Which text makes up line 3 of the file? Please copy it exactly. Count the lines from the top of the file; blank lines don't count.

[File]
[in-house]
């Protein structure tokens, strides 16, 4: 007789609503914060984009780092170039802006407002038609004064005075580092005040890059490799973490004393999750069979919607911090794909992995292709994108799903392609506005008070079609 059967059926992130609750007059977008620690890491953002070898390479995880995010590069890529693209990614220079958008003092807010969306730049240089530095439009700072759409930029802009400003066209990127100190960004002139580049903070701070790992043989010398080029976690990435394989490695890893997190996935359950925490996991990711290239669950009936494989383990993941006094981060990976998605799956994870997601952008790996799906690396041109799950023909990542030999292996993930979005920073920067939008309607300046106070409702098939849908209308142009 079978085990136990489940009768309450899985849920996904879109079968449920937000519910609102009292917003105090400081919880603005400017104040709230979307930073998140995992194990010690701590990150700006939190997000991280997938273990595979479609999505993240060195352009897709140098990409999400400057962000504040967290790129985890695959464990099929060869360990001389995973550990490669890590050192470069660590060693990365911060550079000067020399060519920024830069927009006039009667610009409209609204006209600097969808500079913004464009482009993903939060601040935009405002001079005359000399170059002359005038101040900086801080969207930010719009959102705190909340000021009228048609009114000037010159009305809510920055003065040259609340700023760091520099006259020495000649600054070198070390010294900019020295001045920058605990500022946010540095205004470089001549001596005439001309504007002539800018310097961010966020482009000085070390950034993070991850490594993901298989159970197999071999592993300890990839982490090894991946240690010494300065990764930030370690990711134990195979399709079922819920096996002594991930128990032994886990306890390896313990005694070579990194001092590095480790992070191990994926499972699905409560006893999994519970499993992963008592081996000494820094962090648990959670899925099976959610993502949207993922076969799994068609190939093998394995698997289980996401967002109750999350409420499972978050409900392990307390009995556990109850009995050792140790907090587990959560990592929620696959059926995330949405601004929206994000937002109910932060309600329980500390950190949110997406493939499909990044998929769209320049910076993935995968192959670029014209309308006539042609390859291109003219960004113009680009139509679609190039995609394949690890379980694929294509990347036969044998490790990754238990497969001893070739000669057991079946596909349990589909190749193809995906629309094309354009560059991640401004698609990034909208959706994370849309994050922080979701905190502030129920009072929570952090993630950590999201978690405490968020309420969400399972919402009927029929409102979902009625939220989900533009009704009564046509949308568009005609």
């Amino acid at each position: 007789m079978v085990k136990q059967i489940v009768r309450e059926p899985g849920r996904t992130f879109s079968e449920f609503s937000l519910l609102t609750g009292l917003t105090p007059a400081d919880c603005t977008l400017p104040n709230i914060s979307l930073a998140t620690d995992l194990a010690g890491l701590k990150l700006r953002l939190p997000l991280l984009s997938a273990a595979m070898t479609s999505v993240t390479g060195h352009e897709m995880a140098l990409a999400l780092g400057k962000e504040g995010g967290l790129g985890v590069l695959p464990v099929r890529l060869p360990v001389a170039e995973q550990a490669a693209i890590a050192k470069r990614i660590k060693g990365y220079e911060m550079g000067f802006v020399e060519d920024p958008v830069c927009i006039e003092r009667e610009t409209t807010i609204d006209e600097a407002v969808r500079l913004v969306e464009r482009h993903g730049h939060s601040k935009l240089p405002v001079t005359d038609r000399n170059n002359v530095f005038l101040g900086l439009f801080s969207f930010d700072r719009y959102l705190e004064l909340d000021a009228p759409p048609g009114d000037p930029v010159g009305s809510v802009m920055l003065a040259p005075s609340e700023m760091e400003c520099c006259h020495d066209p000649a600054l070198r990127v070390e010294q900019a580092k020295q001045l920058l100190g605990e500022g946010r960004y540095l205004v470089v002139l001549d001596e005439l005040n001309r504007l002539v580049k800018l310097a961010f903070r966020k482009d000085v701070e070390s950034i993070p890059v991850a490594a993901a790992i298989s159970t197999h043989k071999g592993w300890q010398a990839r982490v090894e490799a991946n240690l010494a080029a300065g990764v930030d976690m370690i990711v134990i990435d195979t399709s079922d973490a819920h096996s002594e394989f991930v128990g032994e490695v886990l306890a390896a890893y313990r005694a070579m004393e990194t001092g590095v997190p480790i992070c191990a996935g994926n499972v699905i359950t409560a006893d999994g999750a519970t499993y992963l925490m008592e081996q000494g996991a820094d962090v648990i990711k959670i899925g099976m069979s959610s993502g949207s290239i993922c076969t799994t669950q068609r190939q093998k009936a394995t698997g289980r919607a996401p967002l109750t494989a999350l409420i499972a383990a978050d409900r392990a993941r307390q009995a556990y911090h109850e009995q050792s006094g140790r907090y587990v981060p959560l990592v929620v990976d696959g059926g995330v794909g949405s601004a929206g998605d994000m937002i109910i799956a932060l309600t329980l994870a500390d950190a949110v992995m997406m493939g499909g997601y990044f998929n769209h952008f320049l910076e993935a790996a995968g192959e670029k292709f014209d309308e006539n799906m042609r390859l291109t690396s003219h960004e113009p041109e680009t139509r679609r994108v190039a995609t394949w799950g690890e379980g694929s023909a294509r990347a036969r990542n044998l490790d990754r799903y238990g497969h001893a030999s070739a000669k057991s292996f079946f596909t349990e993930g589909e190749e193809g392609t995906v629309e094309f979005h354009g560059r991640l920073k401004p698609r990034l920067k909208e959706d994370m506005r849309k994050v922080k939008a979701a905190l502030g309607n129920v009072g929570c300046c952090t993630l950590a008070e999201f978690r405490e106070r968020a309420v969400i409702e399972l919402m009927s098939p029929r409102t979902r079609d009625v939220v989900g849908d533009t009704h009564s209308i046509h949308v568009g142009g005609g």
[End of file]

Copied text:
């Amino acid at each position: 007789m079978v085990k136990q059967i489940v009768r309450e059926p899985g849920r996904t992130f879109s079968e449920f609503s937000l519910l609102t609750g009292l917003t105090p007059a400081d919880c603005t977008l400017p104040n709230i914060s979307l930073a998140t620690d995992l194990a010690g890491l701590k990150l700006r953002l939190p997000l991280l984009s997938a273990a595979m070898t479609s999505v993240t390479g060195h352009e897709m995880a140098l990409a999400l780092g400057k962000e504040g995010g967290l790129g985890v590069l695959p464990v099929r890529l060869p360990v001389a170039e995973q550990a490669a693209i890590a050192k470069r990614i660590k060693g990365y220079e911060m550079g000067f802006v020399e060519d920024p958008v830069c927009i006039e003092r009667e610009t409209t807010i609204d006209e600097a407002v969808r500079l913004v969306e464009r482009h993903g730049h939060s601040k935009l240089p405002v001079t005359d038609r000399n170059n002359v530095f005038l101040g900086l439009f801080s969207f930010d700072r719009y959102l705190e004064l909340d000021a009228p759409p048609g009114d000037p930029v010159g009305s809510v802009m920055l003065a040259p005075s609340e700023m760091e400003c520099c006259h020495d066209p000649a600054l070198r990127v070390e010294q900019a580092k020295q001045l920058l100190g605990e500022g946010r960004y540095l205004v470089v002139l001549d001596e005439l005040n001309r504007l002539v580049k800018l310097a961010f903070r966020k482009d000085v701070e070390s950034i993070p890059v991850a490594a993901a790992i298989s159970t197999h043989k071999g592993w300890q010398a990839r982490v090894e490799a991946n240690l010494a080029a300065g990764v930030d976690m370690i990711v134990i990435d195979t399709s079922d973490a819920h096996s002594e394989f991930v128990g032994e490695v886990l306890a390896a890893y313990r005694a070579m004393e990194t001092g590095v997190p480790i992070c191990a996935g994926n499972v699905i359950t409560a006893d999994g999750a519970t499993y992963l925490m008592e081996q000494g996991a820094d962090v648990i990711k959670i899925g099976m069979s959610s993502g949207s290239i993922c076969t799994t669950q068609r190939q093998k009936a394995t698997g289980r919607a996401p967002l109750t494989a999350l409420i499972a383990a978050d409900r392990a993941r307390q009995a556990y911090h109850e009995q050792s006094g140790r907090y587990v981060p959560l990592v929620v990976d696959g059926g995330v794909g949405s601004a929206g998605d994000m937002i109910i799956a932060l309600t329980l994870a500390d950190a949110v992995m997406m493939g499909g997601y990044f998929n769209h952008f320049l910076e993935a790996a995968g192959e670029k292709f014209d309308e006539n799906m042609r390859l291109t690396s003219h960004e113009p041109e680009t139509r679609r994108v190039a995609t394949w799950g690890e379980g694929s023909a294509r990347a036969r990542n044998l490790d990754r799903y238990g497969h001893a030999s070739a000669k057991s292996f079946f596909t349990e993930g589909e190749e193809g392609t995906v629309e094309f979005h354009g560059r991640l920073k401004p698609r990034l920067k909208e959706d994370m506005r849309k994050v922080k939008a979701a905190l502030g309607n129920v009072g929570c300046c952090t993630l950590a008070e999201f978690r405490e106070r968020a309420v969400i409702e399972l919402m009927s098939p029929r409102t979902r079609d009625v939220v989900g849908d533009t009704h009564s209308i046509h949308v568009g142009g005609g």